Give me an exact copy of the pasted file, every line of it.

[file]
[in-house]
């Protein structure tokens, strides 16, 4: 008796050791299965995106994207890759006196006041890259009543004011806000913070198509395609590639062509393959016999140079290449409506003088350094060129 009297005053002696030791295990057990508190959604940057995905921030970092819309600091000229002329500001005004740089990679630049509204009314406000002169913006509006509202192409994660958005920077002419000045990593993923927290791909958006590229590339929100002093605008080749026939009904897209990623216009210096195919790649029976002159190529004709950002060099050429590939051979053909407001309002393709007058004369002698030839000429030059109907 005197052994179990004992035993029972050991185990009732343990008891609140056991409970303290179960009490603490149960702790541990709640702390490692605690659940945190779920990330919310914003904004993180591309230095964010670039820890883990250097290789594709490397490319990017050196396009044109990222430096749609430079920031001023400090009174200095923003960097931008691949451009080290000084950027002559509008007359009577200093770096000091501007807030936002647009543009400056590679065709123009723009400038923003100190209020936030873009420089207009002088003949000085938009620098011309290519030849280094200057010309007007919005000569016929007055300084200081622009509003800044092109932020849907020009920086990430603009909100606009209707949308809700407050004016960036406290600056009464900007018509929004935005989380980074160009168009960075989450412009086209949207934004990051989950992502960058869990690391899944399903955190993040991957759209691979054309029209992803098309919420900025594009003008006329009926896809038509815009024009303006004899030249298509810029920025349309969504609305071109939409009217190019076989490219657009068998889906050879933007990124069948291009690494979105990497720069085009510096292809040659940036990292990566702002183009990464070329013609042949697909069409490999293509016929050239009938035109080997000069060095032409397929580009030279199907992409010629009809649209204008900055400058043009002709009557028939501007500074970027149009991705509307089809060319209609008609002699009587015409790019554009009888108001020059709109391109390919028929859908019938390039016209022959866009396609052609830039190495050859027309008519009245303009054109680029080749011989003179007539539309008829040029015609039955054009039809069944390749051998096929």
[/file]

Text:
[in-house]
């Protein structure tokens, strides 16, 4: 008796050791299965995106994207890759006196006041890259009543004011806000913070198509395609590639062509393959016999140079290449409506003088350094060129 009297005053002696030791295990057990508190959604940057995905921030970092819309600091000229002329500001005004740089990679630049509204009314406000002169913006509006509202192409994660958005920077002419000045990593993923927290791909958006590229590339929100002093605008080749026939009904897209990623216009210096195919790649029976002159190529004709950002060099050429590939051979053909407001309002393709007058004369002698030839000429030059109907 005197052994179990004992035993029972050991185990009732343990008891609140056991409970303290179960009490603490149960702790541990709640702390490692605690659940945190779920990330919310914003904004993180591309230095964010670039820890883990250097290789594709490397490319990017050196396009044109990222430096749609430079920031001023400090009174200095923003960097931008691949451009080290000084950027002559509008007359009577200093770096000091501007807030936002647009543009400056590679065709123009723009400038923003100190209020936030873009420089207009002088003949000085938009620098011309290519030849280094200057010309007007919005000569016929007055300084200081622009509003800044092109932020849907020009920086990430603009909100606009209707949308809700407050004016960036406290600056009464900007018509929004935005989380980074160009168009960075989450412009086209949207934004990051989950992502960058869990690391899944399903955190993040991957759209691979054309029209992803098309919420900025594009003008006329009926896809038509815009024009303006004899030249298509810029920025349309969504609305071109939409009217190019076989490219657009068998889906050879933007990124069948291009690494979105990497720069085009510096292809040659940036990292990566702002183009990464070329013609042949697909069409490999293509016929050239009938035109080997000069060095032409397929580009030279199907992409010629009809649209204008900055400058043009002709009557028939501007500074970027149009991705509307089809060319209609008609002699009587015409790019554009009888108001020059709109391109390919028929859908019938390039016209022959866009396609052609830039190495050859027309008519009245303009054109680029080749011989003179007539539309008829040029015609039955054009039809069944390749051998096929």